• Encapsulating the form with slight color contrast helps draw attention to it.
  • The unchecked opt-in box gives visitors the option to be contacted to schedule a product demo, so only highly-interested prospects will be contacted.

What could be changed and A/B tested:

  • The hyperlinked Adobe logo could potentially send visitors away the page before converting.
  • The blue CTA button would stand out more if it was a color that wasn’t already on the page, like green or yellow. Designing it bigger would also make it more attention-grabbing.
  • The CTA button copy, “Submit”, isn’t specific or persuasive. Changing it to something more descriptive and personalized, like “I want the free trial” would likely generate more clicks.
  • Extensive fine print in the footer could intimidate visitors and deter them from converting.
  • Including social proof, such as customer testimonials or company logos, would help visitors view Adobe Stock as a valuable program.

3. Adobe MAX Conference

Adobe advertising also consists of promoting upcoming events. Here’s an event post-click landing page that offers a discount on the cost of Adobe MAX — The Creativity Conference registration:

Adobe post-click landing pages event

What the page does well:

  • The background image appears to be a photo from the 2017 MAX conference, providing visitors with an idea of what this year’s conference will be like.
  • The headline, “Sign up & Save”, immediately provides visitors with an incentive to sign up for the conference.
  • Essential event details (title, dates, and location) listed above the fold make it easier for visitors to spot them immediately.
  • Highlighting that there’s no financial obligation at this point increases the chances of prospects signing up.
  • Three form-fields makes it quick and easy for visitors to complete the form.

What could be changed and A/B tested:

  • Header and footer exit links could distract visitors and take them away from the page without redeeming the offer.
  • The blue CTA button doesn’t stand out at all because it’s the exact same color as the background.
  • “Submit” doesn’t serve well as the CTA button copy because it’s vague and impersonal. Testing more enticing copy, like “Save my spot” or “I want the discount”, would likely generate more conversions.
  • Adding a countdown timer to indicate the time remaining would add a sense of urgency and help encourage prospects to sign up faster.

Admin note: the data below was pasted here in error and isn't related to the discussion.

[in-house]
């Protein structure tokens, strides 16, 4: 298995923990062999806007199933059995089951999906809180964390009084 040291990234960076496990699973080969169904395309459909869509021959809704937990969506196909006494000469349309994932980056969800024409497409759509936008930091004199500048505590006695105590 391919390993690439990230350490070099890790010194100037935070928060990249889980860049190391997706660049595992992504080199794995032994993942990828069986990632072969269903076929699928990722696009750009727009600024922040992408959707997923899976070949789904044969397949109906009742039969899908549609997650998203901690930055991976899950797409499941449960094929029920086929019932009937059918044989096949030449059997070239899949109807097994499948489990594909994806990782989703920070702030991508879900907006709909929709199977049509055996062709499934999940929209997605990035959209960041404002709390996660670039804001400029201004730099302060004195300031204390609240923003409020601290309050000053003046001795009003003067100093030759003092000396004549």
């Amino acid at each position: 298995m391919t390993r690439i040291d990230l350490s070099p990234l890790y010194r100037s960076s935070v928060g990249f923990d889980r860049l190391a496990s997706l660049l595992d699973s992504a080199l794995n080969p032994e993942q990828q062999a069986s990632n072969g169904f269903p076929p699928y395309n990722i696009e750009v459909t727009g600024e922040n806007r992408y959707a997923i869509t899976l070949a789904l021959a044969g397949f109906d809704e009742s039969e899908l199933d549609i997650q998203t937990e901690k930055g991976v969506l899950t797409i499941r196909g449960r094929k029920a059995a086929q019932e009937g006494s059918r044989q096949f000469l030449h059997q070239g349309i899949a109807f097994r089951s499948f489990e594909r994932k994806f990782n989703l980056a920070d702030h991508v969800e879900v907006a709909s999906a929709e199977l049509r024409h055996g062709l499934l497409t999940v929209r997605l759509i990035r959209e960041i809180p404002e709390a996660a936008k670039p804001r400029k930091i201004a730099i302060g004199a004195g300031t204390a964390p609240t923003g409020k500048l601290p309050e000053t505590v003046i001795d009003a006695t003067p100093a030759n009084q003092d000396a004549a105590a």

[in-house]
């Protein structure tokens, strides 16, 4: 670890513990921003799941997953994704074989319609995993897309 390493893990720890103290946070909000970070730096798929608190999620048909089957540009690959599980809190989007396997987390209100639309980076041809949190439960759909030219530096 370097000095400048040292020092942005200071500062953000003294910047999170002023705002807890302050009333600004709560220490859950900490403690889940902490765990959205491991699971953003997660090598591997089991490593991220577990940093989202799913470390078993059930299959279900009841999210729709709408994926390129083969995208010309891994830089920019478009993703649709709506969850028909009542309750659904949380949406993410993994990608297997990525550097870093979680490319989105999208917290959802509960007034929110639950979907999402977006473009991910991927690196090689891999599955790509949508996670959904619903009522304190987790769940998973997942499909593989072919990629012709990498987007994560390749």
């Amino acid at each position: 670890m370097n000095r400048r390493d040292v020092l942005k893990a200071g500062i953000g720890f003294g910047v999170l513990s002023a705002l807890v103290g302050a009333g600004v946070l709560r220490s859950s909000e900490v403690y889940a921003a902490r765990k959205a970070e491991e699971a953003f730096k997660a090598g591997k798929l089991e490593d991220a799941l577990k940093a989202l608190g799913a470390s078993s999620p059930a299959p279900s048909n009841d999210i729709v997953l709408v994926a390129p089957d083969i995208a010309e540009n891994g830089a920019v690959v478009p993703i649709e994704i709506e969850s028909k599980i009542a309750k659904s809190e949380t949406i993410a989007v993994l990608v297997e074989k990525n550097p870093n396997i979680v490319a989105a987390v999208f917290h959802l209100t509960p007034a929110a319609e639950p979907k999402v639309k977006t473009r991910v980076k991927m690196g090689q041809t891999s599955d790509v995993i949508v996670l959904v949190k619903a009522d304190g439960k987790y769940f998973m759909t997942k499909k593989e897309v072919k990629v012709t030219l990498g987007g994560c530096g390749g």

• The expired 2017 copyright date might cause visitors to question the validity of this offer.

4. Gartner’s 2017 Magic Quadrant Report

Adobe digital marketing was named a Leader in Gartner’s 2017 Magic Quadrant for Digital Marketing Hubs. This post-click landing page encourages people to download the report to see for themselves:

Adobe post-click landing pages Gartner report

What the page does well:

  • A two-step opt-in form reduces post-click landing page friction because it allows visitors to learn about the offer before having to complete a form.
  • Multiple arrows pointing down the center of the page serve as both directional cues and anchor tags, providing for an optimal user experience. These also persuade prospects to see what Adobe wants them to. In this case a short description of where (and why) Adobe stands on the Marketing Quadrant, multiple forms of social proof, the Magic Quadrant image, benefits of Adobe, and a CTA button.
    The sticky bar allows the CTA button to always be visible and ready to click.
  • The CTA button copy is action-oriented and tells prospects what they’ll be getting by clicking.
  • Ample social proof — Ellen Lee’s testimonial, company logos, statistics, etc. — show prospects that Adobe is a trustworthy brand that delivers other companies much success.
  • White space throughout the entire page makes it more aesthetically pleasing and easier to navigate.
  • The Magic Quadrant image provides visitors with a visual of where Adobe stands in comparison to other brands.

What could be changed and A/B tested:

  • The Adobe logo is linked to the company’s homepage, immediately providing visitors with an escape route from this.
  • The CTA button color doesn’t stand out because of the monochromatic color scheme.
  • The social media buttons and CMO link could distract visitors and send them away from the page before downloading the report.

5. 2017 Digital Trends Report